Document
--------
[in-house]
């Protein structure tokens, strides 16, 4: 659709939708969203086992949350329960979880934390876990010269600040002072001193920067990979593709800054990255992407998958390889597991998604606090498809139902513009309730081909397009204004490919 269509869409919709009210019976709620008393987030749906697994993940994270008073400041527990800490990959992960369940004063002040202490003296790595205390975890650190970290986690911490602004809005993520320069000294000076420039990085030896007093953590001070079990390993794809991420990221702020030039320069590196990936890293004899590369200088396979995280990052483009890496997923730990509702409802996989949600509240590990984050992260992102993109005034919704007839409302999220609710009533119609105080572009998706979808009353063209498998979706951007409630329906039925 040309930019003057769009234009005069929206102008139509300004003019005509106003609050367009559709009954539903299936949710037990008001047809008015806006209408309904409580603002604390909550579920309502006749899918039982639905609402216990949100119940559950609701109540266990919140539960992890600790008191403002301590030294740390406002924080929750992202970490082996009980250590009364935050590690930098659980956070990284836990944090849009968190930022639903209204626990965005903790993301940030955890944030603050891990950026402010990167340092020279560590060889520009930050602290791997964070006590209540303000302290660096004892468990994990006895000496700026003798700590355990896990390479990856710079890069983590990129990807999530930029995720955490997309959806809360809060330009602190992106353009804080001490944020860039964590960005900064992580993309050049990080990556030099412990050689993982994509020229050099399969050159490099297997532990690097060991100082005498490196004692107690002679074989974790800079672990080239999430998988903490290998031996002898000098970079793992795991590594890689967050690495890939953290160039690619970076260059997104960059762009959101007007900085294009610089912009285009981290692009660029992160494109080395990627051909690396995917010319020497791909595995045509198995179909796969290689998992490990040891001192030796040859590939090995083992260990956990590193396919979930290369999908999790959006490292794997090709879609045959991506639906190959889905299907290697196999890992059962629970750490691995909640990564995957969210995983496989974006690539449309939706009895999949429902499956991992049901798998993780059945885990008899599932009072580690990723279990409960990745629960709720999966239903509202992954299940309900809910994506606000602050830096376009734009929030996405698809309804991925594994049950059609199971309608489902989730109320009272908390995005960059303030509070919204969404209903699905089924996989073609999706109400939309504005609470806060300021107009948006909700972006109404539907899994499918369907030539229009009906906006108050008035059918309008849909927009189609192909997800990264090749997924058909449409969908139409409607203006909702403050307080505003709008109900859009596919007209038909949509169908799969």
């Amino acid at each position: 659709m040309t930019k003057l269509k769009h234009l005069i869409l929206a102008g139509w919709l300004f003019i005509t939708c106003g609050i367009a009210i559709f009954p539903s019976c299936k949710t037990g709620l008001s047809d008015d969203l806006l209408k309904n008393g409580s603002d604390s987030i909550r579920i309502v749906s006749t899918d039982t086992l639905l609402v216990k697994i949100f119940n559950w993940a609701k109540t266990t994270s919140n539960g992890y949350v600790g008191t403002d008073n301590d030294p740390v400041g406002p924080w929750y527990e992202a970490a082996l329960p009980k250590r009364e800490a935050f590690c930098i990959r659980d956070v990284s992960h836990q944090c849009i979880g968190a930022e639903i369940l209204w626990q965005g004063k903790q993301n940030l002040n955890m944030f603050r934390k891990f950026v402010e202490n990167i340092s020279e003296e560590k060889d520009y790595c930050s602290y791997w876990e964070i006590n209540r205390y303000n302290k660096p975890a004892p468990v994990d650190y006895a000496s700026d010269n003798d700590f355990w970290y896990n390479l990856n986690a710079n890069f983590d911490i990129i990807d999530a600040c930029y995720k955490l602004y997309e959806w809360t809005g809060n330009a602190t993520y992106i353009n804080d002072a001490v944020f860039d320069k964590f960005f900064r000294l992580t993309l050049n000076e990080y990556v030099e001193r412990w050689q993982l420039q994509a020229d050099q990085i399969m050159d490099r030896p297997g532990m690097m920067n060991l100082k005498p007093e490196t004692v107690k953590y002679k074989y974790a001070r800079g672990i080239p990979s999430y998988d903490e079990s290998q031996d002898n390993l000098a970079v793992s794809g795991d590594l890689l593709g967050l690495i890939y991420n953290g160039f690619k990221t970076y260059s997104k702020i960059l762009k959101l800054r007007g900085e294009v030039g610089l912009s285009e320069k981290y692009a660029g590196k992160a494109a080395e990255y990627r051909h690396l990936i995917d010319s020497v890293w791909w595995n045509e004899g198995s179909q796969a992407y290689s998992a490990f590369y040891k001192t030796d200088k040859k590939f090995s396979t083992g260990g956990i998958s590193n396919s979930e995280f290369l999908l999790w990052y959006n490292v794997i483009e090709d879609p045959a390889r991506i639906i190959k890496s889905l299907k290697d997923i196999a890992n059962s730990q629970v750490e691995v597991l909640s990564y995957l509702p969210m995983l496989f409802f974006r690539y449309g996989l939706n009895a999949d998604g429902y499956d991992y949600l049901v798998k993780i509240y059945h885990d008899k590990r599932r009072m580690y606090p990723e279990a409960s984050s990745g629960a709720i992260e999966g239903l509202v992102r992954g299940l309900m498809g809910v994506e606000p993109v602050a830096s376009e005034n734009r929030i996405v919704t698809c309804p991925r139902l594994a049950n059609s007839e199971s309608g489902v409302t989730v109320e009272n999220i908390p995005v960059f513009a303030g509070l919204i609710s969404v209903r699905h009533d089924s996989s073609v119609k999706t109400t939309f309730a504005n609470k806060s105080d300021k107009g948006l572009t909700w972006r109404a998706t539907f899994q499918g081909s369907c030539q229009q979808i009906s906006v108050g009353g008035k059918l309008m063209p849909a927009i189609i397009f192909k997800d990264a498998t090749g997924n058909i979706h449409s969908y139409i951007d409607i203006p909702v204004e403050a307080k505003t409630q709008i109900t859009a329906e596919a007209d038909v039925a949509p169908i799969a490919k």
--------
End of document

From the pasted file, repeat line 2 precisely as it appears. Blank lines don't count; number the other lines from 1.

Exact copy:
């Protein structure tokens, strides 16, 4: 659709939708969203086992949350329960979880934390876990010269600040002072001193920067990979593709800054990255992407998958390889597991998604606090498809139902513009309730081909397009204004490919 269509869409919709009210019976709620008393987030749906697994993940994270008073400041527990800490990959992960369940004063002040202490003296790595205390975890650190970290986690911490602004809005993520320069000294000076420039990085030896007093953590001070079990390993794809991420990221702020030039320069590196990936890293004899590369200088396979995280990052483009890496997923730990509702409802996989949600509240590990984050992260992102993109005034919704007839409302999220609710009533119609105080572009998706979808009353063209498998979706951007409630329906039925 040309930019003057769009234009005069929206102008139509300004003019005509106003609050367009559709009954539903299936949710037990008001047809008015806006209408309904409580603002604390909550579920309502006749899918039982639905609402216990949100119940559950609701109540266990919140539960992890600790008191403002301590030294740390406002924080929750992202970490082996009980250590009364935050590690930098659980956070990284836990944090849009968190930022639903209204626990965005903790993301940030955890944030603050891990950026402010990167340092020279560590060889520009930050602290791997964070006590209540303000302290660096004892468990994990006895000496700026003798700590355990896990390479990856710079890069983590990129990807999530930029995720955490997309959806809360809060330009602190992106353009804080001490944020860039964590960005900064992580993309050049990080990556030099412990050689993982994509020229050099399969050159490099297997532990690097060991100082005498490196004692107690002679074989974790800079672990080239999430998988903490290998031996002898000098970079793992795991590594890689967050690495890939953290160039690619970076260059997104960059762009959101007007900085294009610089912009285009981290692009660029992160494109080395990627051909690396995917010319020497791909595995045509198995179909796969290689998992490990040891001192030796040859590939090995083992260990956990590193396919979930290369999908999790959006490292794997090709879609045959991506639906190959889905299907290697196999890992059962629970750490691995909640990564995957969210995983496989974006690539449309939706009895999949429902499956991992049901798998993780059945885990008899599932009072580690990723279990409960990745629960709720999966239903509202992954299940309900809910994506606000602050830096376009734009929030996405698809309804991925594994049950059609199971309608489902989730109320009272908390995005960059303030509070919204969404209903699905089924996989073609999706109400939309504005609470806060300021107009948006909700972006109404539907899994499918369907030539229009009906906006108050008035059918309008849909927009189609192909997800990264090749997924058909449409969908139409409607203006909702403050307080505003709008109900859009596919007209038909949509169908799969």